Senioritis is Alive and Well

Mariella van der Sluijs, Op/Ed Editor

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My time here at John Carroll University has almost come to an end. After four years of classes in a variety of departments (thanks, integrative core), a multitude of extracurriculars, an abundance of internships and a lifetime of memories, I will leave these halls come May and not look back (for a while). Although many seniors may already be feeling nostalgic for those good ol’ John Carroll days, I for one cannot wait to start missing them. See, as of right now, I have been diagnosed with a disease unlike any other: senioritis. Unfortunately, there is only one cure: graduation. And until then, well… we will see.

When one is diagnosed with senioritis, every class seems like a complete dread. One constantly asks the question: do I really need this course? Although the answer is obviously yes — I mean, those 120 credit hours and major requirements must be met — it can be a daunting task to convince someone with senioritis otherwise. Although I am proud to announce that I have not missed any of my classes so far this semester (I am not much of a skipper anyways), I am unsure what my record will be for the rest of the year.

Beside the lack of motivation during one’s final semester, there is also the crippling stress factor of finding a job post-graduation. I cannot tell you how many people have asked me the same question over and over again: “So, what are you going to do after graduation?” The answer: work. “Well, where are you going to work?” I wish I knew, I wish I knew.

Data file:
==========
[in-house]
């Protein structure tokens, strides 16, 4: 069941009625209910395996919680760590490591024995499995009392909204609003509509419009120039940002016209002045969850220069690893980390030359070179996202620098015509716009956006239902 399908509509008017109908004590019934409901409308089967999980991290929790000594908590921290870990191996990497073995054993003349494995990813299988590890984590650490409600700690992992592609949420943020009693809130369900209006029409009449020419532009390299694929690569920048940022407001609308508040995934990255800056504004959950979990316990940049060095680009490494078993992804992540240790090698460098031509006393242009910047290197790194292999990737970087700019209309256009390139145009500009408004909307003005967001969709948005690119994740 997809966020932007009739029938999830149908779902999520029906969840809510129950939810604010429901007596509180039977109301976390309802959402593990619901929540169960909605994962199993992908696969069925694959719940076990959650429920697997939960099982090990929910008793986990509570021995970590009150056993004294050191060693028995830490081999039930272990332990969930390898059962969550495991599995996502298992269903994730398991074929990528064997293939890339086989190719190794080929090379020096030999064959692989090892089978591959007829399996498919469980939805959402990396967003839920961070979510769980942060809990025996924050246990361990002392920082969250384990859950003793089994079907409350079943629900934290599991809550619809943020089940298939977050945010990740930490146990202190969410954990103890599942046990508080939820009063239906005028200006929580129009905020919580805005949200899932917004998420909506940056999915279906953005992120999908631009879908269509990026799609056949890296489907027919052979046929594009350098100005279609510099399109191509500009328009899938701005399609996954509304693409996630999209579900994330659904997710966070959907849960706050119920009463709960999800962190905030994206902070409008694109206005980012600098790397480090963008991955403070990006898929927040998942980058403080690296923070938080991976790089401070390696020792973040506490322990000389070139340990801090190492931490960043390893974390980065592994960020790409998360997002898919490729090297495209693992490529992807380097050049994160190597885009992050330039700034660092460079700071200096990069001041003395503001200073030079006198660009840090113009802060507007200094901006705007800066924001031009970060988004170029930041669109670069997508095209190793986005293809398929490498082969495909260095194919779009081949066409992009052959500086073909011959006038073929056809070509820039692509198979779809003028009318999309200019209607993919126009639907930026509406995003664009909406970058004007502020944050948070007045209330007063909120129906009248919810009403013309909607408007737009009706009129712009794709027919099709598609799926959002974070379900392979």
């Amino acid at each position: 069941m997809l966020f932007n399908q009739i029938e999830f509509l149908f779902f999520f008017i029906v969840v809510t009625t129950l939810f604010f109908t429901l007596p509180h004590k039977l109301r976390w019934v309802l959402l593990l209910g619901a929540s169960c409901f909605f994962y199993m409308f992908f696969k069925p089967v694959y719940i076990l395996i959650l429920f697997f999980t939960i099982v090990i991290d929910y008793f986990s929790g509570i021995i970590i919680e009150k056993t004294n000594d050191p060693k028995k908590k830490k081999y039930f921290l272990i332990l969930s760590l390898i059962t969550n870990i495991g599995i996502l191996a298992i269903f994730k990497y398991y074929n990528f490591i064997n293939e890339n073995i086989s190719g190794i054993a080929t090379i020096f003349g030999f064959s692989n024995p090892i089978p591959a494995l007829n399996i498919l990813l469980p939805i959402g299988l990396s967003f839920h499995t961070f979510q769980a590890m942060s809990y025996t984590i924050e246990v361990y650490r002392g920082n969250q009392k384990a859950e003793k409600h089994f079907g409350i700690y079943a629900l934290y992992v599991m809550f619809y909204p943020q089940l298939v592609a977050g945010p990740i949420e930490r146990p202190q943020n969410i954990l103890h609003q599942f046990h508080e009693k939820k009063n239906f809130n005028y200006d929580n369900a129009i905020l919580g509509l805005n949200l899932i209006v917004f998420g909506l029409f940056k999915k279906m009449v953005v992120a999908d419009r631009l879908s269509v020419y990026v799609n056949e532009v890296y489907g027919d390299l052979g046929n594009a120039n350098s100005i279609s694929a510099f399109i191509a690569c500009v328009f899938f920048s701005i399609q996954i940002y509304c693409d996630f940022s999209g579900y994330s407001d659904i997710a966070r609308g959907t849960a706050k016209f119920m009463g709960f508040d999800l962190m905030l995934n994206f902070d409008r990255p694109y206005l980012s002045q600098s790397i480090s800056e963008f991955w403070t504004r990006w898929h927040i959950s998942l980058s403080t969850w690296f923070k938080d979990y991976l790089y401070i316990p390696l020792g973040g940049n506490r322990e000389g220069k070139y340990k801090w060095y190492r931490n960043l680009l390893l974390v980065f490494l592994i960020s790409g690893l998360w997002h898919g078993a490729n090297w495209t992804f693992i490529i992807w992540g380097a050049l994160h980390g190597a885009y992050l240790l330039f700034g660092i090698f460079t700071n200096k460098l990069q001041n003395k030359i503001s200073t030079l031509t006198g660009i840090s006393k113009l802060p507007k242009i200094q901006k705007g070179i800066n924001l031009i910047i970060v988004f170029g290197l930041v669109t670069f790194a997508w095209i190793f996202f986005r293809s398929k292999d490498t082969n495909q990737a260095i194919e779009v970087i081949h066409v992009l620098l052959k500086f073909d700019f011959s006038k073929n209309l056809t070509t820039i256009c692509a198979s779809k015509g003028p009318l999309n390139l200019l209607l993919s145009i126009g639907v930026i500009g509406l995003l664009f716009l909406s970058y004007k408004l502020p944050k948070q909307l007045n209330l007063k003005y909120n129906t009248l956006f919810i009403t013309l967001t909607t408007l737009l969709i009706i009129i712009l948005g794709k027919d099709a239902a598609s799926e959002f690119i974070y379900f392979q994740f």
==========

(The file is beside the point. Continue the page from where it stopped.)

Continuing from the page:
Finding the first job post-graduation can be an overwhelming and nerve wracking task. Most likely, the only experience one has related to one’s future line of work is an internship. How does one translate that internship experience and make it worthwhile for a company to take a leap of faith? Moreover, one is faced with the task of figuring out one’s worth. How will I know how much I should expect to get paid when I have never had a salary? I do not wish to sell myself short, yet I do not want to outprice myself of the competition. It is times like these when I wish I could rewind my life three years back and not have to worry about this or fast-forward it three years and have everything figured out (maybe not three years, my visa will be expired…).

Although I know that senioritis is just a temporary glitch within the system (also known as my life), from time to time it seems like forever. Senioritis is the final obstacle in almost every college career, and I know that I will get where I need to be just like everyone else. For now, when you spot the occasional sluggish senior, acknowledge their position and maybe do not ask them about their future plans. Trust me, they will let you know when they get a job. Your LinkedIn feed will be flooded with “I am proud to announce…” posts within the next semester.

Although we continue to learn as we spread our wings into the world after graduation, I know that senioritis and the luxury of taking my time to do tasks while enjoying life with close friends, is quite a blessing in disguise. As for now, just let me complain and happily reminisce this time next year. As we say at John Carroll, Onward On.